Over breakfast, Philip Nelkon (Eng) announced that he'd been able to locate the drugstore near the hotel. All in all, it was a swinging Saturday night at the Intercontinental.
Judy Newhouse (USA), smiling broadly (she is always smiling and positive as this will demonstrate), said, "this may be the most awful game I've ever played. He nearly tripled my score." I see TOWSERs, SLEEKEN, and GRAVITON. I don't ask who played them and moments later, Bob returns having checked out two phonies that he made: ATEN* and ATENS*. She admits to not liking it either time it was played, but that she was so demoralized that she didn't even bother to challenge. However, she was still smiling!
Kunihiko Kuroda (JPN) vs. Nathan Benedict (USA) at annotated game 1. The annotators tell me that it was a close game. Two bingos each that I can pick out: AECIDAL for 69 and cURVATE for 76 for Nathan and OUtBIDS and SEXTANT for Kunihiko. A 474-425 win for Nathan. Nathan opened their game with QUEME!
Kunihiko, is, obviously from Japan. And usually when I'm at places with John Chew and other Japanese citizens, they speak in Japanese. However, I notice that Kunhiko only speaks English with John. I finally dared to ask him about it this morning and he smiled and said, "I speak Japanese so infrequently these days that I'm not as fluent as I once was." I asked what language he was used to using and he said English. John says he has forgotten on occasion and spoken Japanese to Kunihiko, but that the responses come back in English, which is fine. John is at least bilingual.
A wonderful breakfast treat for Nick Ball (CAN), he tied Nigel Richards (MYS), 449-449. Already the recipient of a tie win, this just tickles Nick. In the endgame, holding BEEEMR?, and down, 417-429, Nick had to find some POINTS. BEGUM seemed to fit that need and Nigel could not go out and make enough points. Words of note: ?ARDISM, PROTONIC, PHARISEES, HORSIER, and WEEVILS.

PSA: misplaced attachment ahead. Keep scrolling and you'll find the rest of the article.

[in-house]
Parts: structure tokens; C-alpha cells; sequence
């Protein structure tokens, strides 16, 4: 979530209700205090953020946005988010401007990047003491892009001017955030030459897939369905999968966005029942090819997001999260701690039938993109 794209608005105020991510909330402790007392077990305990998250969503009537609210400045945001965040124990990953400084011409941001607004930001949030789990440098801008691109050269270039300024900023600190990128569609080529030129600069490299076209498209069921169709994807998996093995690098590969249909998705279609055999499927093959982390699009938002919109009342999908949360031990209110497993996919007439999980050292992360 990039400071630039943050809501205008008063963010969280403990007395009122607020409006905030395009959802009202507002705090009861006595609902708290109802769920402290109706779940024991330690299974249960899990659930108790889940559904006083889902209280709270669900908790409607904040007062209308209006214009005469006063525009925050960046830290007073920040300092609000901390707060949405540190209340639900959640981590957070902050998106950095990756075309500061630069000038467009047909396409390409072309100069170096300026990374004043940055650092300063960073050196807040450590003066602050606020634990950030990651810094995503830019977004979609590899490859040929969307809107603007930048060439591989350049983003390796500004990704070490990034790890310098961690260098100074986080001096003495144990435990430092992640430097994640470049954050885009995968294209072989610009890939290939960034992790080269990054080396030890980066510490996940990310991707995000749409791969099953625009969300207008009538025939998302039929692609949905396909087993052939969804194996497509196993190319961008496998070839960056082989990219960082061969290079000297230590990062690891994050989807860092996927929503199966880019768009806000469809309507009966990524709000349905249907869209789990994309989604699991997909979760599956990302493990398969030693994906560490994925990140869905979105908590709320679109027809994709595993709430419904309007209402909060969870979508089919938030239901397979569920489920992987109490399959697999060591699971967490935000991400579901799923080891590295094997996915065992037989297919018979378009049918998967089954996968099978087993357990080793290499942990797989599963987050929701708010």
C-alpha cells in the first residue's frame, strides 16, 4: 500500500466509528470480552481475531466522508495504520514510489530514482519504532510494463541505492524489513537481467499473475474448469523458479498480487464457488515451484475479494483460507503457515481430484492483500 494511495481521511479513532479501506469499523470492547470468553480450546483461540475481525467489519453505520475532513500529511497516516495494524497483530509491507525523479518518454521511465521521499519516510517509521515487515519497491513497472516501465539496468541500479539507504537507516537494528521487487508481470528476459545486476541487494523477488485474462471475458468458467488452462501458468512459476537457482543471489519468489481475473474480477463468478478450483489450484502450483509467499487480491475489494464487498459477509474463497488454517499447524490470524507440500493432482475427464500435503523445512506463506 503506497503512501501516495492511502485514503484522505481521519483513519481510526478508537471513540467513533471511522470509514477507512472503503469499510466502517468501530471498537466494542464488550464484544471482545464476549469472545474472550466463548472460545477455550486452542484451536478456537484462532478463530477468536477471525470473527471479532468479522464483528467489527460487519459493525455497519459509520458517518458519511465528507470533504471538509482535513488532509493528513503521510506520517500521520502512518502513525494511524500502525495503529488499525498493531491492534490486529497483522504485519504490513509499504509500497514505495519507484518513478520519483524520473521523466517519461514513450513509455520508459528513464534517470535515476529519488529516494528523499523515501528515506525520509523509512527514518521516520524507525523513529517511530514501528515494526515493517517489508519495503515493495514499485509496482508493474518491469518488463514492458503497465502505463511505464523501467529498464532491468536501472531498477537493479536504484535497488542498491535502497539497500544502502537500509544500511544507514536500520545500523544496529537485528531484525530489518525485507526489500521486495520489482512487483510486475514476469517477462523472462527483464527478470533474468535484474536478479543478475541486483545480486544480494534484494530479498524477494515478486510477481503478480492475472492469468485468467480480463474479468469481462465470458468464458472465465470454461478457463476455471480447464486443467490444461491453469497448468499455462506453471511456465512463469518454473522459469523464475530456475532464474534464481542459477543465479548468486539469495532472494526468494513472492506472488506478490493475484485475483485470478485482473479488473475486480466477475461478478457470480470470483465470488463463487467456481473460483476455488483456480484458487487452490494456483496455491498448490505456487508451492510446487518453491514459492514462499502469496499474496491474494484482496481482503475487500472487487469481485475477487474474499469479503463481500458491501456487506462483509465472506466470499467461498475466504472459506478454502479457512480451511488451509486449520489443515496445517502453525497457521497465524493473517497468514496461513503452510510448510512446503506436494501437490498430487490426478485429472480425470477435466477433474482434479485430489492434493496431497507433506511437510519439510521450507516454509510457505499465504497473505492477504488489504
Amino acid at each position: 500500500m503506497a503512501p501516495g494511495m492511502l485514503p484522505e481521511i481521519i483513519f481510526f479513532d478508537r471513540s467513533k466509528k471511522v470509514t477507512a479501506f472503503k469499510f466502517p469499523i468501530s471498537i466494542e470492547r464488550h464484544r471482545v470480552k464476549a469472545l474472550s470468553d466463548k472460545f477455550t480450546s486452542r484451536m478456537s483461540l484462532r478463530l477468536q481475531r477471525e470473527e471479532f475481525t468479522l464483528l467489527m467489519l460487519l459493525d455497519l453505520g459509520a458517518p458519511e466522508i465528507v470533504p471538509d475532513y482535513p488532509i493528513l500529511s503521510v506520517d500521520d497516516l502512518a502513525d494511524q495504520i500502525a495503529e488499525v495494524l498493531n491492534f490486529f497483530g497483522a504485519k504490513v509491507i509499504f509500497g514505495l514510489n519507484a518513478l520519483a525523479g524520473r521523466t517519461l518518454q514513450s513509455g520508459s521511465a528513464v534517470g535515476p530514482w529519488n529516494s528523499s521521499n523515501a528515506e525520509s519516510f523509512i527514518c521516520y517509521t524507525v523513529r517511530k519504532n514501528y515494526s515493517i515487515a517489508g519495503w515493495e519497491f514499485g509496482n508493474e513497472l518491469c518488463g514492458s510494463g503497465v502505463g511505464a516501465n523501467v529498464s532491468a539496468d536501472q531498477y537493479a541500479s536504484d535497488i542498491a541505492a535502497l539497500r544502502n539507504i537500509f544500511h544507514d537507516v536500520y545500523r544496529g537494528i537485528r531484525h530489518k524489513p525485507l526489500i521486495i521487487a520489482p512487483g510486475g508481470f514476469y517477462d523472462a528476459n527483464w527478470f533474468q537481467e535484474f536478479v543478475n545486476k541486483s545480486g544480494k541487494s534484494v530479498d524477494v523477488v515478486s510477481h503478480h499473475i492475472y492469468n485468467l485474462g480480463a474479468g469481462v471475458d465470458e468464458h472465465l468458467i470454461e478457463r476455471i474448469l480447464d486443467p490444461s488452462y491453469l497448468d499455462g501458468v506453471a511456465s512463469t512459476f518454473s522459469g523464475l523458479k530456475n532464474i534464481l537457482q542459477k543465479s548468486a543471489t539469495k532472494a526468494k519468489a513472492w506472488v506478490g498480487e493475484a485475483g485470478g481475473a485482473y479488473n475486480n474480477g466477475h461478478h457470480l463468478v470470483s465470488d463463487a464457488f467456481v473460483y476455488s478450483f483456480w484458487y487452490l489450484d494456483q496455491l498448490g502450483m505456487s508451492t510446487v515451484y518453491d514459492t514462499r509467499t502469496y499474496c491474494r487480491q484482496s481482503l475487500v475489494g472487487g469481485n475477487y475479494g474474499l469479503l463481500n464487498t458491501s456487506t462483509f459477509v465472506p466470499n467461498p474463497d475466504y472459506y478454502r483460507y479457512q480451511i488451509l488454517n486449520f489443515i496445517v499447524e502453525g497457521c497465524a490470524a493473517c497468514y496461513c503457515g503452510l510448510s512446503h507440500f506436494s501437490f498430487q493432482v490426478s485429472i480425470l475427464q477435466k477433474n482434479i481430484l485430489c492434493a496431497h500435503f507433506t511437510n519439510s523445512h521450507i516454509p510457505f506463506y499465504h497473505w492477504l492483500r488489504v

A pretty close game, Pakorn Nemitrmansuk (THA) does in Fidelis Olotu (Eng), 439-424. Pakorn had 00:00 left on his clock as it ended.. I see THOUSAND, DELETION, PIQUET?, and ENRAGES on their board. I'd interrupt, but Pakorn has half the board torn apart. He is like a kid in sandbox, so I just let him continue.
Jim Kramer (USA) vs. Eric Kinderman (USA). It is a 383-346 endgame with Jim up on the points. One tile unseen, Eric holds INSERTS. He needs to bingo and he needs points. Suddenly, as if speaking to the divine, it came to him, make the 9!! He hen slaps down BANISTERS from the BA for 74. There was an O left in the bag and Jim wasn't able to make up the point deficit on his next turn and Eric net out the winner, 438-413! Go Eric! Even Jim was wowed. Other plays: FIREABlE, LADRONS, EVoLVED.
LlANERO, is how Sam Kantimathi (USA) opened his game with Chris May (AUS). Sam says, "when holding tiles like AEOLNR?, it is good to make the blank a letter already on the rack (thereby giving the opponent one less tiles to play through/to. Clever thinking, Sam! The play of the game had to be Chris' though. He played MISCEgEN and won, 445-371.